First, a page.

Tracie worked in medical device manufacturing and combined medical and pharmaceutical device implants. She described the complicated path of her work, “Engineers use animals studies, clinical trials and start-ups to progress to privately owned manufactures to publicly traded ones with FDA approval, locally, nationally, and internationally.”

Her life-long interest in learning and exploring new aspects of engineering has led to much travel and her current pursuit of a M.S. degree in Engineering Management. As a college instructor and adjunct member of the advisory and quality program faculty, she mentors both college and high school students. She wants students to understand that every industry, service and product has quality, providing multiple options for quality engineers. Passionate about engaging more women into STEM fields, Tracie has two national Science Foundation grants in process to assist her cause.


3. Dusti Jones

Sr. Welding Engineer, Astec Inc., AWS Chattanooga officer

The third interview with Dusti Jones showed yet another side of women in engineering. Dusti grow in Helper, Utah, where her high school is located near the community college and she was able to attend both concurrently. When faced with the choice of courses to complete her degree, she chose welding over cosmetology and it became a passion. She got welding jobs and won scholarships from the National Welding Society to pay her way through Utah State University studying Welding Engineering Technology.

At this stage in her career, Dusti teaches a course called WeldTec: The Art & Science of Welding. Her colleague, welding specialist Scott Kovacs, teaches the Art, awhile she teaches the Science. The course is designed to update skills and motivate with revelations of how and why. Educating and inspiring is part of Dusti’s role as an officer in the local AWS. She is dedicated to making high school students aware of the possibilities in her profession by giving tours and promoting the scholarships that AWS provides annually.

Dusti explained that her work in construction differs from manufacturing where robotics increasingly fill the skills gap. Construction is hand-eye coordination requiring both practice and learning the technology behind what you’re doing. You need to be an athlete able to work with strange angles and have the ability to think on your feet. Dusti used the power industry as an example. When she goes to retrofit a power plant with new materials to improve efficiency, she must understand the metallurgy to adapt and trouble shoot. The planned outages to do the work don’t provide much time. The cost of downtime can be $16,000 per hour, so there may be only two days to complete all repairs. She must be able assess and oversee her crew, telling them what repairs are to be made what materials are to be used and with what heat and cooling.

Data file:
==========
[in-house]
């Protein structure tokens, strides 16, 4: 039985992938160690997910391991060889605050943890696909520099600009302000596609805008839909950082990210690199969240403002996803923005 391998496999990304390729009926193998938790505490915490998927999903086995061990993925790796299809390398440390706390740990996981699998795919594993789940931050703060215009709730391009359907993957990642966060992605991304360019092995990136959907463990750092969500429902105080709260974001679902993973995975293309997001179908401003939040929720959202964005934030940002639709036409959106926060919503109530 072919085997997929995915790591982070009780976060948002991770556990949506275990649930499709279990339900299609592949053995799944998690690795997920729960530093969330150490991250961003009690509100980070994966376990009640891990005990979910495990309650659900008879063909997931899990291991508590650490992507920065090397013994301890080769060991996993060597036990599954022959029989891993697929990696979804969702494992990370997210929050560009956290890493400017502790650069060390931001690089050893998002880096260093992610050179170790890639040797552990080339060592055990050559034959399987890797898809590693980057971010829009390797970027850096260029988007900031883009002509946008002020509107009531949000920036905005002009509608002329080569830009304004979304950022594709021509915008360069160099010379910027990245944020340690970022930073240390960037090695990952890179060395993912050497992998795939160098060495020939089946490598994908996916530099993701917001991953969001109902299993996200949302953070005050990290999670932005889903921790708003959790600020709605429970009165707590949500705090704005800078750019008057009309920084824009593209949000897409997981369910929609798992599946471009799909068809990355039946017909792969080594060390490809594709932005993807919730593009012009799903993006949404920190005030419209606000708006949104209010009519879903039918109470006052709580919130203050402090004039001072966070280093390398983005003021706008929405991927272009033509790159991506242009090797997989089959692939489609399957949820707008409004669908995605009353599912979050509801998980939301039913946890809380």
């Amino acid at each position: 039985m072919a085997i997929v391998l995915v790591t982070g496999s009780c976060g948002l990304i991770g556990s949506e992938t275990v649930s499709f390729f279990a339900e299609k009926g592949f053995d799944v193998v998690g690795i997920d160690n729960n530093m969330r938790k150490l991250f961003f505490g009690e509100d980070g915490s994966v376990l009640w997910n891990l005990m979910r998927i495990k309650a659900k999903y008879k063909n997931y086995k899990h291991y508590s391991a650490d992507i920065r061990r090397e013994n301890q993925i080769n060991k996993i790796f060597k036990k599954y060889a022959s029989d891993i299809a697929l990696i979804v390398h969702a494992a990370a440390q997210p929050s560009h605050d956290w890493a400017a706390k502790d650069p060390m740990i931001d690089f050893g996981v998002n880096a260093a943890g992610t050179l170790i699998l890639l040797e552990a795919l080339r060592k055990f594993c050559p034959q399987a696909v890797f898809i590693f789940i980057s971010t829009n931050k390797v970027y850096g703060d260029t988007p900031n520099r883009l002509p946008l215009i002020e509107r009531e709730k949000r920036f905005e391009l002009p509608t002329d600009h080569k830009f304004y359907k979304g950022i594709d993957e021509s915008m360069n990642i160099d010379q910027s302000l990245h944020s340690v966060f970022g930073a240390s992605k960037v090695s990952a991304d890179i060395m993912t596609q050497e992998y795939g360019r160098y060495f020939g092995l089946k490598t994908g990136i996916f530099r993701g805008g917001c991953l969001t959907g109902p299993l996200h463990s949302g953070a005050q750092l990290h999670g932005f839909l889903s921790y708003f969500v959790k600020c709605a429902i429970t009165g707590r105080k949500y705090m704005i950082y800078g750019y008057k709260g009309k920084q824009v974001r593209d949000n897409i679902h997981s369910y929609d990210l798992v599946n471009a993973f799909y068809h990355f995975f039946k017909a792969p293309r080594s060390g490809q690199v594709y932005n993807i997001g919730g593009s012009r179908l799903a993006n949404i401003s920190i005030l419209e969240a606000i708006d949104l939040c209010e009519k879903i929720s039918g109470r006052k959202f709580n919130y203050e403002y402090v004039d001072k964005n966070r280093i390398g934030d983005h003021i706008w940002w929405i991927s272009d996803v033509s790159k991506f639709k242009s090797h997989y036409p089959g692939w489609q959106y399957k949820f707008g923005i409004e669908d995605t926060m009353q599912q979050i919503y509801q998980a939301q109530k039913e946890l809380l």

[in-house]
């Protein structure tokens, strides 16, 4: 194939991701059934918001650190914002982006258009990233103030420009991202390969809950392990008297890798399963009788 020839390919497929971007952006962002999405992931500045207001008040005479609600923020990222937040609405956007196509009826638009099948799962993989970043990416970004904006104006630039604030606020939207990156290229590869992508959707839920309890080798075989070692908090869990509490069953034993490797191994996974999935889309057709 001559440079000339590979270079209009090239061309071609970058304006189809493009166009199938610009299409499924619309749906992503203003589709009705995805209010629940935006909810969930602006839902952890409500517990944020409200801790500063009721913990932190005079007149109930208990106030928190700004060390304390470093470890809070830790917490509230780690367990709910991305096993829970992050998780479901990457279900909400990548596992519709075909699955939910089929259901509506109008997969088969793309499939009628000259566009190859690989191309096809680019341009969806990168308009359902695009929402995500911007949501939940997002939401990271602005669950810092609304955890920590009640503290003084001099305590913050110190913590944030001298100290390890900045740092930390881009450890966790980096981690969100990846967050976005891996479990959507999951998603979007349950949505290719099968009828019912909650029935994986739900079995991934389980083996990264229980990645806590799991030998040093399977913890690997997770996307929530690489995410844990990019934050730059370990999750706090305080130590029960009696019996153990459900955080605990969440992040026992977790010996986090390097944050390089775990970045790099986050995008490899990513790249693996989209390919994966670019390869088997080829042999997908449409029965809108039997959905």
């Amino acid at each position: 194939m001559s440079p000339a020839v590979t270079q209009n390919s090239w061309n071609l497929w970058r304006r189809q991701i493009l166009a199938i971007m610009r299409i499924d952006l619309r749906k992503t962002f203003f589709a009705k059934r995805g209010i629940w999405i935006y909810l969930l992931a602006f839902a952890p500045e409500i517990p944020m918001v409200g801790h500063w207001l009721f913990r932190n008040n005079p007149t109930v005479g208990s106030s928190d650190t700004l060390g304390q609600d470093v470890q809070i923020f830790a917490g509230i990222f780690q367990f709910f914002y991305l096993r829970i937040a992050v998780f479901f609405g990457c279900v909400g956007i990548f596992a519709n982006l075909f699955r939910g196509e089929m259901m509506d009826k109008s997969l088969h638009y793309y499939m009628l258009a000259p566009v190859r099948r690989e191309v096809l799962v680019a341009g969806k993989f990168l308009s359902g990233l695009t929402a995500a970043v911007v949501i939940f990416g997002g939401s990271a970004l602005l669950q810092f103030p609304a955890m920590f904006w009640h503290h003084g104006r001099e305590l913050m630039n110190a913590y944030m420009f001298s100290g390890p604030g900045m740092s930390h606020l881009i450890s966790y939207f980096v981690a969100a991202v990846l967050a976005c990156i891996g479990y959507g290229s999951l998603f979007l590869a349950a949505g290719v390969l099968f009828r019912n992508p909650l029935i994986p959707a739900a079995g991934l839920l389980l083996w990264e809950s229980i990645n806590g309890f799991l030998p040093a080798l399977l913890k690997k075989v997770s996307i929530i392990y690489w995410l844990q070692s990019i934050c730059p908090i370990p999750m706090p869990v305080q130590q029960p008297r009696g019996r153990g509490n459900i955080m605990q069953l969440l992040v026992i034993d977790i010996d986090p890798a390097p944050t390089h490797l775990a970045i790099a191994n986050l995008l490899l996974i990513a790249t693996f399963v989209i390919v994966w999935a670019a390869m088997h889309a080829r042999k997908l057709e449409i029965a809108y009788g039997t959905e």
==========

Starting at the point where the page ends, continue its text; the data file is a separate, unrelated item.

Advice for Aspiring Students

Alex’s advice to young women is to not shy away from male-dominated fields. You have the potential to succeed more than men because you are often under-estimated, probably have good people skills, and the industry is looking to establish a diverse workforce.

Tracie’s advice is to look closely at how creative engineering can be. Discover the many options that are available. Try to find people in an industry that appeals to you who will not just let you shadow them, but give you hands-on experience. You will better understand how that specific activity impacts the industry, its workers, and the people who use its services and products. Discover what is out there

Dusti is concerned for the next generation’s participation and notes that many of the scholarships go unused because students do not fill out the paperwork and apply. Dusti hopes that young people will use this link to apply, especially women. https://scholarship.aws.org/applications/. Dusti has been the sole female on most of her jobs and during her education. Knowing the opportunities that are available, she hopes more women will opt for a similar path to her own.


One thought on “National Welding Month: Challenge & Opportunity – by Deborah Levine  ”

  1. My husband has just graduated from his trade school and will be going to a few interviews later this week. Your information that associations for quality and non-destructive testing were holding the convention for welders was really fascinating. Maybe my husband should start looking into non-destructive testing companies so that he can ensure his quality after getting a job.